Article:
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Related to the shaving comb height thread, I find the discussion about seeing some rib or just a bead a bit confusing, what with stacked beads, stacked quarters, and a lot of (most?) new guns with only 2 1/4" drop flying in the face of guns I seem to shoot well, where all I see is a bead. That's partly why I prefer older guns, with more drop. As a western upland hunter, few of my shots are rising up, with the exception of released roosters. Most are crossing (huns, quail, wild roosters), and many are angling down (chukars), where a flat shooting gun is advisable. Maybe it's an east vs west thing? I'm just not really sure where the discrepancy comes from.

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Duck hunting with a gun which shoots high is a real challenge but shooting flushing birds with one is not. Match your gun to your expected conditions. Problem is worse if you try to use one gun for everything. To me this is one more reason to buy another gun.

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I shoot 1.5 x 1.875 at trap skeet, sporting clays, dove, duck, pidgens, ect. I know where it is going and don't worry about what gun I am carrying. Being a slow learner I find it tough learning one thing so why make it tougher.

bill

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Originally Posted By: KY Jon
Problem is worse if you try to use one gun for everything. To me this is one more reason to buy another gun.


I guess that pretty much sums it up. wink

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Which is better, chocolate or vanilla?

50/50 vs 60/40. Which is better?

The answer is widely variable and dependent on what you are shooting and what you are used to shooting with. While many who shoot primarily rising birds claim to prefer 60/40 most have never actually patterned their guns to know what they actually deliver on each loading they use.

Patterning a gun to determine what it is actually doing and going through a fitting process against both a board and thrown clays is often an eye opening experience in terms of showing one stuff they did not know.

Outside of target games, trap in particular, most shooters do not consciously see the beads on their guns stacked or otherwise. Yes I know that does not mean they aren't seeing the beads; just that they do not focus on the bead. Great shot gunners focus on the target and keep the gun moving.

Ultimately shooting is a trial an error pilgrimage to determine what works best for the individual and reinforcing that with repetition. There is no more important secret in shot gunning than simple intelligent practice.


Michael Dittamo
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After some trial and error, I have found that I shoot guns with less drop better than guns with more drop. I had a fitting with both a pattern plate and shooting targets and it confirmed this. I see a fair amount of rib and prefer to float targets (birds and clays) above the gun. Ask me to cover a target with the gun (like a springing teal rising to the apex) and I struggle. Dunno why - eyes issues, bad wiring, who knows?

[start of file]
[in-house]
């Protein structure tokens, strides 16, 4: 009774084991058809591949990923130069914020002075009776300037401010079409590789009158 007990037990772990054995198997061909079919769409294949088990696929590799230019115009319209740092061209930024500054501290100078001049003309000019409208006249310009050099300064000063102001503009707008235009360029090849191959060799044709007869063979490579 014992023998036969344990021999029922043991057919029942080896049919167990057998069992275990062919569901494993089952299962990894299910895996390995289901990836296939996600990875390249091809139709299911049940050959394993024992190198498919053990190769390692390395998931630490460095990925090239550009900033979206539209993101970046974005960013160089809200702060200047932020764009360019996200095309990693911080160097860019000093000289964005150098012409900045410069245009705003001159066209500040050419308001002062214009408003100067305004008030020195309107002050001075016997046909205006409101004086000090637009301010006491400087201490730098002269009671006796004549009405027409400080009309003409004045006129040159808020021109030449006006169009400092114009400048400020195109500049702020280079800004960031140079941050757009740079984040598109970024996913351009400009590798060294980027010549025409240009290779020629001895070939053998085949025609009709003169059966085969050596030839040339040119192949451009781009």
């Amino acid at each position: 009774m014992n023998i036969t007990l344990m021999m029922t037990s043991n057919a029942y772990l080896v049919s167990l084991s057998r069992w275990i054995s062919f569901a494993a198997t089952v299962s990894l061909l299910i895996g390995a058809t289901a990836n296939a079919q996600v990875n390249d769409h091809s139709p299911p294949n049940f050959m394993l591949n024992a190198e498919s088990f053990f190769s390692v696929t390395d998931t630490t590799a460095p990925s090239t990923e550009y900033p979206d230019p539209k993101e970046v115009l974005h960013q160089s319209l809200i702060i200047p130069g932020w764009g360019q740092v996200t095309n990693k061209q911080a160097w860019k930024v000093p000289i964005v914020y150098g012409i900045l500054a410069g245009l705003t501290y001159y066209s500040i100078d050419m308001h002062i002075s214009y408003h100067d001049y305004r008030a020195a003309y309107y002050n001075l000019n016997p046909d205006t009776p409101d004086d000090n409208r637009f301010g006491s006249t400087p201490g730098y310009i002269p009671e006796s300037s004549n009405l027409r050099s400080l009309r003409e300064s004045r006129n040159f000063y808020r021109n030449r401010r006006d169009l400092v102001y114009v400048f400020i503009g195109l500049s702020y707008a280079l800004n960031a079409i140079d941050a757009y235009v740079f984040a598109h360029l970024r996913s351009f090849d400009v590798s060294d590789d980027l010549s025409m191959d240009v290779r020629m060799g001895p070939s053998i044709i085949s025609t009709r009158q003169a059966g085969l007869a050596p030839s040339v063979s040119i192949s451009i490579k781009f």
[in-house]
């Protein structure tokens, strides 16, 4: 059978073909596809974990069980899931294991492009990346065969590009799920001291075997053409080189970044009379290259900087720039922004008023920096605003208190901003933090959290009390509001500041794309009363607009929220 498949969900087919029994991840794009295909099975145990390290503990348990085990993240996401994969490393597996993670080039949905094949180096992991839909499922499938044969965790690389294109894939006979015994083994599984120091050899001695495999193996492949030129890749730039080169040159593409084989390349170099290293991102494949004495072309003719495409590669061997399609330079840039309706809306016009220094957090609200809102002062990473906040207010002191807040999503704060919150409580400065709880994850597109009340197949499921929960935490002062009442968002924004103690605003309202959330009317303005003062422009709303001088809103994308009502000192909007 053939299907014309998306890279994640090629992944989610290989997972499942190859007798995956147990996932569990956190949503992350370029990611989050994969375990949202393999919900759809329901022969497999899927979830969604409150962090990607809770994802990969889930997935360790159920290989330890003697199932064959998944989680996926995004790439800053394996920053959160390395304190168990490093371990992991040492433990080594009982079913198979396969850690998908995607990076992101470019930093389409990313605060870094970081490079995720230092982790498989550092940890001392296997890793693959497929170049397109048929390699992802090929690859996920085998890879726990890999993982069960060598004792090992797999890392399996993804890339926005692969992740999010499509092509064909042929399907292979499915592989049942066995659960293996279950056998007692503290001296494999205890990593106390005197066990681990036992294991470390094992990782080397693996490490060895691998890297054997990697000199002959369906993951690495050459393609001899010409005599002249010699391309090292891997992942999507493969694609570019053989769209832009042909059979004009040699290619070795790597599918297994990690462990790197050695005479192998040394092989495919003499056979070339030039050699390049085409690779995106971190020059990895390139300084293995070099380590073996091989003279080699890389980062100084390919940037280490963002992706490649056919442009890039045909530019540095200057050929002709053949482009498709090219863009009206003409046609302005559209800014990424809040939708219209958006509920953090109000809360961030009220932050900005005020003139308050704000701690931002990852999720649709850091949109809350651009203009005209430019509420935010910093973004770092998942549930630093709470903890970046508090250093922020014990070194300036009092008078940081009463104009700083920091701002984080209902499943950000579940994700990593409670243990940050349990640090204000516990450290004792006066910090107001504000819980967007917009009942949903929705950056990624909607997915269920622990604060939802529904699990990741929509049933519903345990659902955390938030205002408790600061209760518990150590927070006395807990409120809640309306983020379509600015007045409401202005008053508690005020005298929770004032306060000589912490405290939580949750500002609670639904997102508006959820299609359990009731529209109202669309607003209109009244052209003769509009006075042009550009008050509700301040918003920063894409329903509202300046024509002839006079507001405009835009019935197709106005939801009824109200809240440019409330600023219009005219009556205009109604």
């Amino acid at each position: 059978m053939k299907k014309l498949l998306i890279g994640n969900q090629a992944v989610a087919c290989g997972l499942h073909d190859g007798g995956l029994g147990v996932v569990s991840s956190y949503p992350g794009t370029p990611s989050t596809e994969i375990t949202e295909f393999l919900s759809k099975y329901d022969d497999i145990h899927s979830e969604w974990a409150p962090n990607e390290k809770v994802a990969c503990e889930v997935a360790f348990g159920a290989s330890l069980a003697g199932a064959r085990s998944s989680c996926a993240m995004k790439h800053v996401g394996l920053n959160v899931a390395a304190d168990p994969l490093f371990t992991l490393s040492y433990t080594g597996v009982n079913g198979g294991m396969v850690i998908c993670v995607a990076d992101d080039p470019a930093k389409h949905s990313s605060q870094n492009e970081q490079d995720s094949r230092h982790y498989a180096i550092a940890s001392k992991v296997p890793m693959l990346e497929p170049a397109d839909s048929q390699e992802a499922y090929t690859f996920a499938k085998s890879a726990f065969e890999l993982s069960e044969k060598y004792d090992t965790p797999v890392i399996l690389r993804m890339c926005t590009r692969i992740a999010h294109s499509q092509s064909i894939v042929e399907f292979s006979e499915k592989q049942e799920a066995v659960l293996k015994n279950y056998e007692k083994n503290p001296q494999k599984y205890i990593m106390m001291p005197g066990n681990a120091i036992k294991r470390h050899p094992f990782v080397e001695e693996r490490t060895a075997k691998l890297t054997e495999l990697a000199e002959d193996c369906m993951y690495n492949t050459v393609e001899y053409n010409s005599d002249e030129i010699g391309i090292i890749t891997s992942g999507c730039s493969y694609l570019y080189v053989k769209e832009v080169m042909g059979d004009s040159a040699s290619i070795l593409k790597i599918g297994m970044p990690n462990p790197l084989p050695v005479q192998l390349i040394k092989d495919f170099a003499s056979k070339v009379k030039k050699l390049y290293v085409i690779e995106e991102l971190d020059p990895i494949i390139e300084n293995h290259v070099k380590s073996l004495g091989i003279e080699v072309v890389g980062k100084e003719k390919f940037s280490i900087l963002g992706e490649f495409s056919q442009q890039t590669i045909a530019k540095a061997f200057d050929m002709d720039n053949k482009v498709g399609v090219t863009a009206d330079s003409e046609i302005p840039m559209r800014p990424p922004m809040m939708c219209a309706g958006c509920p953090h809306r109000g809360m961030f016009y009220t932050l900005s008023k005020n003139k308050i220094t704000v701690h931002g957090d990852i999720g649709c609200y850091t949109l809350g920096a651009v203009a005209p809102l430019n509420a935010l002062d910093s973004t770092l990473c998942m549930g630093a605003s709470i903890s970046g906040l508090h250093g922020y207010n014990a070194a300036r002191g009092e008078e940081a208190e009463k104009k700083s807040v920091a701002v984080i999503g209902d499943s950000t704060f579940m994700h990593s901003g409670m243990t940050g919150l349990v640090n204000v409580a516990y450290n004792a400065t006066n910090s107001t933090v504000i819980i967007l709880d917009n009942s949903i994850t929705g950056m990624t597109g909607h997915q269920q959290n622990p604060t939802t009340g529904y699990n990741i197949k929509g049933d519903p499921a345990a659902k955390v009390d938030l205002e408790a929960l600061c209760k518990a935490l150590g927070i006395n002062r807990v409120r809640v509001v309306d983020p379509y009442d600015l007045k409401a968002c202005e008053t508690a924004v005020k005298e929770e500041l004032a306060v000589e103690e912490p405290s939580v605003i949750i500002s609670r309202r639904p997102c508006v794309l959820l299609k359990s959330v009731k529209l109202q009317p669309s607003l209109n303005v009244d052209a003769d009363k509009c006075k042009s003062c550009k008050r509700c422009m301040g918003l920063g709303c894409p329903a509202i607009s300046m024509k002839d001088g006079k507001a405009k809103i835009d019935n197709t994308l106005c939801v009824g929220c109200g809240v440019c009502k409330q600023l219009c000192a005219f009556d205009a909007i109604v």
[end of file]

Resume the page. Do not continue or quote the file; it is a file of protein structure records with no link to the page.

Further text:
So the answer for me is 60/40, but as old colonel says, this is definitely a YMMV thing.

Last edited by Doverham; 05/24/13 11:34 AM.

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The difference between 60-40 and 50-50 is three inches at 40 yards, less at lesser distances. This is no difference at all in practical terms. What makes a difference would be a 100% above the point of aim. Another thing that makes a difference is the comfort level of the shooter's view over the barrel. Some people just can't stand to see a bunch of rib, others can't stand to see just the bead. I personally can't stand to see much rib on anything but a rising going away target like a trap target. Even the stocks on my trap guns that I use for sporting clays are field dimension so I can be "one with the beads". By the way, I have learned to ignore the drop at heel dimension which is not of much consequence. The drop at face is the one that is important.

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Quote:
The drop at face is the one that is important.


Agreed - too bad it is almost never provided. In theory, you can calculate it if you know where your "drop at face" measurement should be taken (e.g, 2" back from the DAC measurement).


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I have an idea for correcting the sight picture of a gun with too little drop at face. The neccesity for this idea came from the ownership of three English guns, none of which I want to bend or shave. If you (or I) need to lower the stock 1/4 inch, we make a pair of Boss style short ribs, with magnetic inserts, to raise the effective sighting plane of the rib. I haven't made my ribs yet, but am preparing to get started. I have sighted over Boss style quarter ribs and find them very comfortable.

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8B,

Your quarter ribs should work fine. I on the other hand rarely find a (vintage) gun with stock comb high enough and are always resorting to some type of stick on comb riser.

Ken


Dodging lions and wasting time.....
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